Arriva Trains Wales profits 'too high', says minister
Profits made by Arriva Trains Wales are too high and it has been "galling" for the Welsh Government to spend millions of pounds on additional services, Economy Minister Ken Skates has said.
The company made 6.9% profit after tax last year, double those of similar regional franchises in the UK.
The Wales and Borders franchise is one of the UK's most heavily subsidised, receiving between £110m-£160m a year.
Arriva says it has invested more money back into Welsh routes than it had to.
It said the terms of the original franchise awarded in 2003 did not make any allowances for passenger growth.
Investigations by BBC Wales' Week In Week Out also found overcrowding in Cardiff stations during the morning commute was rising at a faster rate than anywhere else outside London, according to figures from the Department for Transport.
The number of rail journeys taken in Wales has risen from 18m in 2003 to 30m a year now.
Lynne Milligan, customer services director at Arriva Trains Wales, said: "We operate about 20% more than is contractual to us so we have really made a commitment to this business.
"We have invested well over £30m in a whole series of customer enhancements and this year alone we're going to invest further £2.5m despite the fact that in 18 months' time we might be walking away from it."
The existing franchise comes to an end in October 2018. The Welsh Government will decide who takes over. Arriva is one of four companies who are bidding for a new contract in which profits will be capped.
Mr Skates believes the current profit rate made by the company is too high.
He said: "It is galling that we spend £25m a year on additional services above and beyond the franchise agreement.
"It stands to reason they should be investing more in the service and I constantly raise with Arriva Trains Wales the need to improve services."
He was also critical of the terms of the original contract: "Had it been a more robust agreement reached in 2003, based on an increase in passenger numbers, it would then have obligated the operator, in this case Arriva Trains Wales, to source more rolling stock."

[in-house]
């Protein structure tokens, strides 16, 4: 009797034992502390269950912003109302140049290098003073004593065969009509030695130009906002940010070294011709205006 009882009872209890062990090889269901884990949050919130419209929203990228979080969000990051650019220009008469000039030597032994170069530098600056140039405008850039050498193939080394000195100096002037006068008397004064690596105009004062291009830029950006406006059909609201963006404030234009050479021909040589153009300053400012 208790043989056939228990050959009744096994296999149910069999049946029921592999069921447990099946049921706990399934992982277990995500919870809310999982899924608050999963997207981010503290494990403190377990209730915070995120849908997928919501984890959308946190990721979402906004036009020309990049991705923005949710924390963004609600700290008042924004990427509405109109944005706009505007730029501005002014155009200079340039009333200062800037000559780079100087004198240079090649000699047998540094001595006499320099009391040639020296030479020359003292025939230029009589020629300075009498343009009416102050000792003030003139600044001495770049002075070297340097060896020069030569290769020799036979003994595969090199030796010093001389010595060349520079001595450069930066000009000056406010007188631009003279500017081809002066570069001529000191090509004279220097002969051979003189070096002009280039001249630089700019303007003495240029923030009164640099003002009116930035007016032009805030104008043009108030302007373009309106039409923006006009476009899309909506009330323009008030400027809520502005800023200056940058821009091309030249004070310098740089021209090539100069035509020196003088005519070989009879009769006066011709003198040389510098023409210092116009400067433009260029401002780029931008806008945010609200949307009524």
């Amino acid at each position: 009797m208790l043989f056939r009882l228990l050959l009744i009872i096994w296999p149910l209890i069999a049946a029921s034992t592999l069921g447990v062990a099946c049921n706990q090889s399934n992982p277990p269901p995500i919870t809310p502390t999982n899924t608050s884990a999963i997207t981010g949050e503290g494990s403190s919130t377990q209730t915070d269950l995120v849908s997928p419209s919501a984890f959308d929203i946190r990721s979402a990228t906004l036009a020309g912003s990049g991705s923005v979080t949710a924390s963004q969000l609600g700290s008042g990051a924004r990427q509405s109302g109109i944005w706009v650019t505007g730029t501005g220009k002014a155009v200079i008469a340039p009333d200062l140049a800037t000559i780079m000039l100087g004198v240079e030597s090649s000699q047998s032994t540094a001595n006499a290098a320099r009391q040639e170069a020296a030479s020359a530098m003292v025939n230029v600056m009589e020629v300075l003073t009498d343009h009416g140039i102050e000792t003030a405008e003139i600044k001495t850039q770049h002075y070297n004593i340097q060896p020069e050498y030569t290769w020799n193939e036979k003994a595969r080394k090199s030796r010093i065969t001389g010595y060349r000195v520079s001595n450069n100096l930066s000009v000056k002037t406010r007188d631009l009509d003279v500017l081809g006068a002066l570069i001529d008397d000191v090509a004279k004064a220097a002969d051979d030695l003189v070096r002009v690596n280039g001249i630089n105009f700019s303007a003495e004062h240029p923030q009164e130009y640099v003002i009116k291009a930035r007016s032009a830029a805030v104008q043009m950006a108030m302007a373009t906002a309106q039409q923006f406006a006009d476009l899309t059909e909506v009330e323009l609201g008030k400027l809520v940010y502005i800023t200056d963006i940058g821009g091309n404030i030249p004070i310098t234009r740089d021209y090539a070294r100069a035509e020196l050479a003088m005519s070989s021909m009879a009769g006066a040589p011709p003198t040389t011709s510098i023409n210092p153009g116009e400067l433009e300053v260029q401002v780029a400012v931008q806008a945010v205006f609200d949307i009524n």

The company says delays in the electrification of a number of mainline routes has led to a shortage of spare rolling stock around the UK, which means it has been unable to lease new carriages to cope with increasing demand.
There have also been problems with ageing rolling stock, which Arriva Trains Wales believes is the oldest in the UK.
Lynne Milligan added: "The train service is really challenged and we know that. We get customer feedback every day. I'd love to be able to say 'here's more trains, give everyone a seat on those services' but we just don't have it.
"The challenge for us is how do we make the best possible service we can with the trains that we've got."
Matt Marshman is one of tens of thousands of workers who catch the train to work from his home in Ebbw Vale.
He said: "I'm lucky I get a seat but further down if there's less than three carriages you're not getting on."
Rhiannon McElhenny from Ton Pentre says her main worry is getting to work on time. While most trains run to schedule there have been delays which have led to her being late.
She said: "It's just really stressful because straight away you are worrying about explaining to work that you're late again and it's not by two to three minutes, it's anything up to thirty or forty minutes that I have been late. There's nothing you can do about it, you are at the mercy of the train."
More than half of delays experienced by passengers are due to problems on the track, which is the responsibility of Network Rail.
Mr Skates has called on the UK government to invest more in rail infrastructure in Wales.
He says Network Rail invests 1% of its overall budget in Wales, despite 6% of the rail network being in Wales.
Network Rail says an investment of £300m on a new signalling system in Cardiff will deliver improvements.
The UK government said the provision and funding of the rail franchise in Wales is the responsibility of the Welsh Government.
"Week In Week Out: What's Wrong with our Trains?" is on at 22:40 GMT on BBC One Wales on Tuesday 24 January.